Another disadvantage of certain known terminal blocks is that they are devoid of any feature which helps avoid damage to the electrical connector by improperly "tugging" on the wire attached to such connector. U.S. Pat. No. 4,036,545 (Mysiak et al.) is an example of such a terminal block. After the wire is connected, tugging it toward one or the other of the terminal wall portions might impair the integrity of such terminal.
It is an object of the invention to provide an improved terminal block overcoming some of the problems and shortcomings of the prior art.
Another object of the invention is to provide an improved terminal block which is highly suited for use with small appliances.
Another object of the invention is to provide an improved terminal block which helps reduce the cost of appliance assembly.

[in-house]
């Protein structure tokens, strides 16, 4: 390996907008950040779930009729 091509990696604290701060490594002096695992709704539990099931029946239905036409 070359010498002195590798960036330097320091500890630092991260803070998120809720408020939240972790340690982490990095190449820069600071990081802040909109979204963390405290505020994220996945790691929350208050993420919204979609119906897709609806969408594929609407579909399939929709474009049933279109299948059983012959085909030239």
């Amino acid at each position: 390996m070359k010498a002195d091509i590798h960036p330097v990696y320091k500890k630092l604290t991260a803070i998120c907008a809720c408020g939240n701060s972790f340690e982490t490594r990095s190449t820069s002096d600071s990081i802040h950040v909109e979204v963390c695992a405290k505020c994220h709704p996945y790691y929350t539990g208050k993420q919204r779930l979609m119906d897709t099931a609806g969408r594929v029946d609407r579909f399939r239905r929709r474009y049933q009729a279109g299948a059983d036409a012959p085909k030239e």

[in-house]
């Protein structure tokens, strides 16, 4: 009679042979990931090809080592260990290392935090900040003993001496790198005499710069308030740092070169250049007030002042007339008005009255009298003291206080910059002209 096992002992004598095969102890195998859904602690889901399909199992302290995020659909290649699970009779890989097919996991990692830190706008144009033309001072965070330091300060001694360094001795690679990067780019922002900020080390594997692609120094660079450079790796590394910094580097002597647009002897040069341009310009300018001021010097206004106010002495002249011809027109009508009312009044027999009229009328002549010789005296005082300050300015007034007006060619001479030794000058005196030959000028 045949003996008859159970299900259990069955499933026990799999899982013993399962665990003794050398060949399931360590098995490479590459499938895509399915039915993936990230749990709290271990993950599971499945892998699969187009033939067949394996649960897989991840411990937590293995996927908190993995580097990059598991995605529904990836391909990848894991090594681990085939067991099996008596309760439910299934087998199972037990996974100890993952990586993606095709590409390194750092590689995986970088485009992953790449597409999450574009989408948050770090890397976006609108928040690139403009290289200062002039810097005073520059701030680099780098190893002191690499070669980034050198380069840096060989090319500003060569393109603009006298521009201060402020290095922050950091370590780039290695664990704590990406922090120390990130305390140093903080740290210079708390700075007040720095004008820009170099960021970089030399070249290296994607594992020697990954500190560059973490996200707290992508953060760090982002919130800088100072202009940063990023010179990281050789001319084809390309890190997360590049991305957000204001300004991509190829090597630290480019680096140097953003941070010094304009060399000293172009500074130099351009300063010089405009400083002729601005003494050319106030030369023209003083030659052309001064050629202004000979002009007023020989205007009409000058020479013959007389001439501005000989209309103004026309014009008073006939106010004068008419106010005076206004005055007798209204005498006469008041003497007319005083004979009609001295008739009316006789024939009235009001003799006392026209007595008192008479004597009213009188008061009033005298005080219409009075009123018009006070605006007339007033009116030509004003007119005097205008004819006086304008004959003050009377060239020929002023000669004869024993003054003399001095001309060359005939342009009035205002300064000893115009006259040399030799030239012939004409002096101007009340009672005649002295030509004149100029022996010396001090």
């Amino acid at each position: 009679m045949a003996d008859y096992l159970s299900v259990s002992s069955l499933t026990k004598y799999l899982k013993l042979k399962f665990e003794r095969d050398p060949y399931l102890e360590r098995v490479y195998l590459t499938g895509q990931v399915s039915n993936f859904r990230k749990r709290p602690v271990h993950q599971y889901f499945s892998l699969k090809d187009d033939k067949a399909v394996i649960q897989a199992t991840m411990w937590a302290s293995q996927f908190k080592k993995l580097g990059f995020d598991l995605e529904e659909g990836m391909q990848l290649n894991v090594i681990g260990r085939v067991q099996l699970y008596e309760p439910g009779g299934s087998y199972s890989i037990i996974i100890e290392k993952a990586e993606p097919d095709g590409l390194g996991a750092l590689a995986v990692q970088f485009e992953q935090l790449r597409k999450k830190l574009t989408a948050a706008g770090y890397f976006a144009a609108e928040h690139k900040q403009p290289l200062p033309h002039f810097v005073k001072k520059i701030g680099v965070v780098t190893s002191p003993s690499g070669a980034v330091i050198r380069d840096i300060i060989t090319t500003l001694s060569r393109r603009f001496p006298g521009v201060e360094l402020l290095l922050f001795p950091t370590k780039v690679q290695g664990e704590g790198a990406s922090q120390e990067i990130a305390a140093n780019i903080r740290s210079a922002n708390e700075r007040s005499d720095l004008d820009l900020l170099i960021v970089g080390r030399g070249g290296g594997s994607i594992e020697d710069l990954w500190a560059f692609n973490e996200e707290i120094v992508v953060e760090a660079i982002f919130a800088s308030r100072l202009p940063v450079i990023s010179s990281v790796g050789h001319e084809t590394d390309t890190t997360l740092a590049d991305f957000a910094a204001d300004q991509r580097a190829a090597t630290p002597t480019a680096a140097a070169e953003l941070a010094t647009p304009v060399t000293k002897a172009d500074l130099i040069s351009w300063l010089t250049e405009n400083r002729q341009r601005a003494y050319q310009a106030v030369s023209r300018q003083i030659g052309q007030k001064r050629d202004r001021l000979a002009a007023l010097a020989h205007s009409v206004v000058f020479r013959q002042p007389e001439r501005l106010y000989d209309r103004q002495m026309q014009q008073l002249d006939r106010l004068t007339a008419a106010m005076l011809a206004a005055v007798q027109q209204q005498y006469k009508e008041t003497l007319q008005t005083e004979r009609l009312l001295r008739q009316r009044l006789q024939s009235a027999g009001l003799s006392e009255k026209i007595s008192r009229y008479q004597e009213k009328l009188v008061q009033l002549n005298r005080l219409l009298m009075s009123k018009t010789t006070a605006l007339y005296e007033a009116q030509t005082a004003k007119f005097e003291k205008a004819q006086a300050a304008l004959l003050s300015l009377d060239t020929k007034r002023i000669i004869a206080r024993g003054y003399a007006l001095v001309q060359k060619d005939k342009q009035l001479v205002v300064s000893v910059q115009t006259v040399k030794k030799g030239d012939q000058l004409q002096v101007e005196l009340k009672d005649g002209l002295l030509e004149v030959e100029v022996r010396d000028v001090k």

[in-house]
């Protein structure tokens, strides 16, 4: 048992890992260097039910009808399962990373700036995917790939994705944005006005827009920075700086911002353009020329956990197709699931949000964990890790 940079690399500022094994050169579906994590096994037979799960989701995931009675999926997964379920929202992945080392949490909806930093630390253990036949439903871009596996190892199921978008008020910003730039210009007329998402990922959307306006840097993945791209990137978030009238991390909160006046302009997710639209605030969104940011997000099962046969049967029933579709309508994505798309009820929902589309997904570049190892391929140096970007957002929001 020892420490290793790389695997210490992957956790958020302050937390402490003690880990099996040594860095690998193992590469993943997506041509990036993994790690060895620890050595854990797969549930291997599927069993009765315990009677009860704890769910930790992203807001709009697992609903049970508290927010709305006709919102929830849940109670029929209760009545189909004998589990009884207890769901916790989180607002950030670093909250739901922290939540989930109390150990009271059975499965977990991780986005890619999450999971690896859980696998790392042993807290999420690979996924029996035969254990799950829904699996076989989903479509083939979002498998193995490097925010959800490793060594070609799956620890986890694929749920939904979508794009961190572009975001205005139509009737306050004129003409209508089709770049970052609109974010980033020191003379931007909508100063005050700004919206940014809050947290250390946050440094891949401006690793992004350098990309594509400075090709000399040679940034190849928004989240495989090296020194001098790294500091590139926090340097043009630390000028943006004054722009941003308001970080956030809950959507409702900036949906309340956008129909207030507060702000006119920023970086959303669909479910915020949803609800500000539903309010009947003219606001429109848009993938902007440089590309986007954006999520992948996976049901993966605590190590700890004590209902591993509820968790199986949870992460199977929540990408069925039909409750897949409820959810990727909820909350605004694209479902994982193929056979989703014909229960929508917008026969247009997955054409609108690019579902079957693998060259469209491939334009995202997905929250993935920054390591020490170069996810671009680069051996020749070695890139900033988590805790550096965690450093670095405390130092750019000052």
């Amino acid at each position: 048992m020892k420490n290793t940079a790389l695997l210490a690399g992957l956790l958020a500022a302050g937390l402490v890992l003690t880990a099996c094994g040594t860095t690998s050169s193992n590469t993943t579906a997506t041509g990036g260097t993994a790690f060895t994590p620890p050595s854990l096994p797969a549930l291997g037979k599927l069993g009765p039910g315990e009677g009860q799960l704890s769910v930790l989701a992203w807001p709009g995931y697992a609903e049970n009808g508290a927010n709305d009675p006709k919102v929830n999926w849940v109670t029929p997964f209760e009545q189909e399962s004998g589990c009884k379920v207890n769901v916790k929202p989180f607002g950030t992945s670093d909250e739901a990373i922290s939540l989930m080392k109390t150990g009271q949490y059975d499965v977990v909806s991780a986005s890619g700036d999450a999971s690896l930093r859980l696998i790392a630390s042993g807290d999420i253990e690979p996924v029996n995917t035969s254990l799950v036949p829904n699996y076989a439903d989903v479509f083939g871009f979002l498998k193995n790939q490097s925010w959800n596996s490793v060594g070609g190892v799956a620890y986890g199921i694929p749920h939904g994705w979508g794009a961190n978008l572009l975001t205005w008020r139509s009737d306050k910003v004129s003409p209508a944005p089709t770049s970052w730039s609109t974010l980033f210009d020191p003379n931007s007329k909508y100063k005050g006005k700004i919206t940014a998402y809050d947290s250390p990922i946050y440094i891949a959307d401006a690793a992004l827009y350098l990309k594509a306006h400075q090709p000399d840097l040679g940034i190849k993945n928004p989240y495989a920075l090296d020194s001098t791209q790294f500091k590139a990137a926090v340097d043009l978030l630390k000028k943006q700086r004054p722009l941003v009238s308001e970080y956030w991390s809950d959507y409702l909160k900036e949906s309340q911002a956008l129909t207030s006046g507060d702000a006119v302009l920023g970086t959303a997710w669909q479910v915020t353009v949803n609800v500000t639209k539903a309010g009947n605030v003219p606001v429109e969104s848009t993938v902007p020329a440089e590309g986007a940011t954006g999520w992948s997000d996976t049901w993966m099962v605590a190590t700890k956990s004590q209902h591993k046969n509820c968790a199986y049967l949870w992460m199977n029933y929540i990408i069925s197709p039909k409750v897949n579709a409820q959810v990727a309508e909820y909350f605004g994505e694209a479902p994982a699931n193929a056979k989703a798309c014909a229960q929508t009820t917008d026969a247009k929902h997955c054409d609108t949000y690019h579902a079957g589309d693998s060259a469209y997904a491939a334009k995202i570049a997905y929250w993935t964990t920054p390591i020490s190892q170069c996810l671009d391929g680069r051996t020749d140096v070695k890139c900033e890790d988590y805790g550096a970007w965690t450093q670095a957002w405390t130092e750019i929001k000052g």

Another object of the invention is to provide an improved terminal block permitting very rapid connection of wire.
Still another object of the invention is to provide an improved terminal block which avoids use of threaded fasteners and solder, either for wire attachment or for block mounting.
Another object of the invention is to provide an improved terminal block having a visual guide feature used during wire attachment.
Yet another object of the invention is to provide an improved terminal block having a structural guide feature used during wire attachment.
Another object of the invention is to provide an improved terminal block which helps avoid post-connection damage to the connector. How these and other objects are accomplished will become more apparent from the following descriptions and from the drawing.
The invention involves a new terminal block specially configured to permit easy, quick, secure wiring of small electrical appliances. In general, the block has an insulating housing holding a plurality of electrically-conductive connectors. Each connector is received in a separate one of a plurality of apertures formed in the block housing. Aspects of the housing are first summarized and this is followed by a brief discussion of the conductive connector.